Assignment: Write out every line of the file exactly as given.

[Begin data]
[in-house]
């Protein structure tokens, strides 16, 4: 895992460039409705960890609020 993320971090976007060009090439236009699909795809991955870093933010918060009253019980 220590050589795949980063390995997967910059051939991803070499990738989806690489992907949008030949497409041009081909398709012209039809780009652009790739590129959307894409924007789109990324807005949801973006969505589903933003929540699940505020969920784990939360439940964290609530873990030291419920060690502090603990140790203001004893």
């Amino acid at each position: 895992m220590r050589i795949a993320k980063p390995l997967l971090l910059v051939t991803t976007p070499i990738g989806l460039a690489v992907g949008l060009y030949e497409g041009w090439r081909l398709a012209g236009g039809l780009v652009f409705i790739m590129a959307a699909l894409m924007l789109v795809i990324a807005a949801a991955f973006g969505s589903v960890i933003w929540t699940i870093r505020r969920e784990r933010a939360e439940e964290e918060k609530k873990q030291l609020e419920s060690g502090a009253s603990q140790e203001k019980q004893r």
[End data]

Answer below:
[in-house]
């Protein structure tokens, strides 16, 4: 895992460039409705960890609020 993320971090976007060009090439236009699909795809991955870093933010918060009253019980 220590050589795949980063390995997967910059051939991803070499990738989806690489992907949008030949497409041009081909398709012209039809780009652009790739590129959307894409924007789109990324807005949801973006969505589903933003929540699940505020969920784990939360439940964290609530873990030291419920060690502090603990140790203001004893």
């Amino acid at each position: 895992m220590r050589i795949a993320k980063p390995l997967l971090l910059v051939t991803t976007p070499i990738g989806l460039a690489v992907g949008l060009y030949e497409g041009w090439r081909l398709a012209g236009g039809l780009v652009f409705i790739m590129a959307a699909l894409m924007l789109v795809i990324a807005a949801a991955f973006g969505s589903v960890i933003w929540t699940i870093r505020r969920e784990r933010a939360e439940e964290e918060k609530k873990q030291l609020e419920s060690g502090a009253s603990q140790e203001k019980q004893r």